When you look up Miami on Wikipedia and you do a search for the word "cocaine," you will find nothing. As a native that has spent most of my life in, ahem, the Magic City, I am most definitely bored-to-fucking-death of your Scarface-themed man cave and/or ya day-glo "I'm in Miami Bitch" thongspenders.
But, you know, benzoylmethylecgonine (a.k.a. blow) has played (and continues to play) a major role in our fair Peninsular dingleberry. There are books and even movies about it. Musical genres have been founded on the basic premise that, yo, there is a lot of coke down here. Not to mention coke money.
So while I am loathe to put the often bleak, always surreal urban knock-knock joke that is Dade County through the same old hazing about yayo (a.k.a. California corn flakes), it would be equally unfair to try to pretend the stimulant has not played a role in the city whatsoever.
It is New Year's Eve 1978, but everyone is partying like its '99 even though Prince won't release that song for another four years. You can hear the music blasting as you drive up and down the block looking for parking on this residential block in Hialeah loaded with the vehicles of revelers. It sounds like there is a mid-morning game show roaring in the living room. As you get closer to the door, it sounds more like the soundtrack to disco line dancing. It sounds like there was a big budget, and a lot of players.
You open the door, and the record skips, both because there are so many feet stomping and because it's a record that gets played at every party, so it's been partied on extensively.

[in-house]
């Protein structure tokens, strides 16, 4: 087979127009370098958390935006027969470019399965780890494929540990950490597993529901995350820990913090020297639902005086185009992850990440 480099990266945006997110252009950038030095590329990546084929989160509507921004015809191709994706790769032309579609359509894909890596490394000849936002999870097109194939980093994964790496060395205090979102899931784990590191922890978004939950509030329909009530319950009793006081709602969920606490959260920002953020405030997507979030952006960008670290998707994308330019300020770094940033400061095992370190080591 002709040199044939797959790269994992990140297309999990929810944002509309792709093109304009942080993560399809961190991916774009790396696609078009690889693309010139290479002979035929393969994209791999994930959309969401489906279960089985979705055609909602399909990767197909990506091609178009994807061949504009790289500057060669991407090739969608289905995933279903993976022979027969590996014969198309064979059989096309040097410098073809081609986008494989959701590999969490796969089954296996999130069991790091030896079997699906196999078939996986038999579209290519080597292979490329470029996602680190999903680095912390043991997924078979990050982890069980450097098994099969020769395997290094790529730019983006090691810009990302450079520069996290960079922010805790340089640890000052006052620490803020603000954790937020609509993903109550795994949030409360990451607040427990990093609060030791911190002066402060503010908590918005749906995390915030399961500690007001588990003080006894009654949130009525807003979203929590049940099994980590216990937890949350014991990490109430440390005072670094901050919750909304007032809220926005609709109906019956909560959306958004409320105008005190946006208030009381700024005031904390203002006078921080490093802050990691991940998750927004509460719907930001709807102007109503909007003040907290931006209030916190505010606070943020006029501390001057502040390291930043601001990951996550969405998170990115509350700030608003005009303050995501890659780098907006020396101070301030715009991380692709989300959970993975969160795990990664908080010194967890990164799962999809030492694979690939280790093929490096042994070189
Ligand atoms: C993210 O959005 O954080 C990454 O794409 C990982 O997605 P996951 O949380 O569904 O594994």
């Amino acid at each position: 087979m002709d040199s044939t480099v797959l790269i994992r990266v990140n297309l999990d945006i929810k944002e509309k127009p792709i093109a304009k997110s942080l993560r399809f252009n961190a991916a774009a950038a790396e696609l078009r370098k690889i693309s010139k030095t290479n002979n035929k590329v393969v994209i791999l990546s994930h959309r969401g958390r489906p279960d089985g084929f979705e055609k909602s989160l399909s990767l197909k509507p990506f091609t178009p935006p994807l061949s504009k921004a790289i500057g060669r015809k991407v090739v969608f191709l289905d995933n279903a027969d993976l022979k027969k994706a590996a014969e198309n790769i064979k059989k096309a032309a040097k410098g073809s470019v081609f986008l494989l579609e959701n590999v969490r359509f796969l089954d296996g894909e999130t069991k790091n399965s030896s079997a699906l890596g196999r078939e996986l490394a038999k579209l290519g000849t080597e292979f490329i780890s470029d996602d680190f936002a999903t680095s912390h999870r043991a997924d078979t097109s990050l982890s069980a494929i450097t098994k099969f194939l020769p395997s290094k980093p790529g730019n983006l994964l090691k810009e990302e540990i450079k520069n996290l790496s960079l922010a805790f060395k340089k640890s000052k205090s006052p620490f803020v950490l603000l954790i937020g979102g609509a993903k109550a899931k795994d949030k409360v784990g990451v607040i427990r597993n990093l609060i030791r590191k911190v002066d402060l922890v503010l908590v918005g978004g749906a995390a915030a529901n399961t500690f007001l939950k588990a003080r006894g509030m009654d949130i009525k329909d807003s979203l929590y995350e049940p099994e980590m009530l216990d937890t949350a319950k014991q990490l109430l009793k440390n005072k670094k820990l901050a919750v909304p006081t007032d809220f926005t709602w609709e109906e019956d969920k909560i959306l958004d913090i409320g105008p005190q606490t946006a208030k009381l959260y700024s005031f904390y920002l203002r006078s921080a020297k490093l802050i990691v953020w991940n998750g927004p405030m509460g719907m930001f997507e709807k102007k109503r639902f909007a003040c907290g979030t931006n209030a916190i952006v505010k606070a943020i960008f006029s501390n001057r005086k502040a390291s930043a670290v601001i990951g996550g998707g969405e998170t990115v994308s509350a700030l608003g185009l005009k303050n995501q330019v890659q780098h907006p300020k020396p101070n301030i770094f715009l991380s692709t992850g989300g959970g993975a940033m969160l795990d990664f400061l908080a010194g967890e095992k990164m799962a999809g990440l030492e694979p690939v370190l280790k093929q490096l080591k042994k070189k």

You are quickly absorbed into the mass of rhythmically writhing bodies.
That's you. Now, me? I'm hunched over in the corner looking at the back of the record sleeve trying to get a handle on what I'm hearing in my one good ear (the right one).
The mailing address listed on the sleeve is a few blocks away.
Though laden with a track per side, the length of each makes this slab less of an EP and more of album-oriented EP, something dependable you can drop the needle on and walk away from. The breakdown at 5:12 makes me realize there is more than mere disco at play here. At 9:32, a sublime muted guitar riff jumps into the mix and, oof, it hits the spot. This is a production. These are players. There are, like, 20 people on this record. This is music. ADM. Analog Dance Music.
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The record ends, and the lack of sound in the wake of blaring creates a vacuum more powerful than the skeeted human chatter chuckling throughout the party. You hop over to the sound system and flip to the B-Side.
For liner notes and factoids re: the Amant 12'' featured in this post, as well as more deep cuts from South Florida check out the Deaf in the Left audio archive on Soundcloud.
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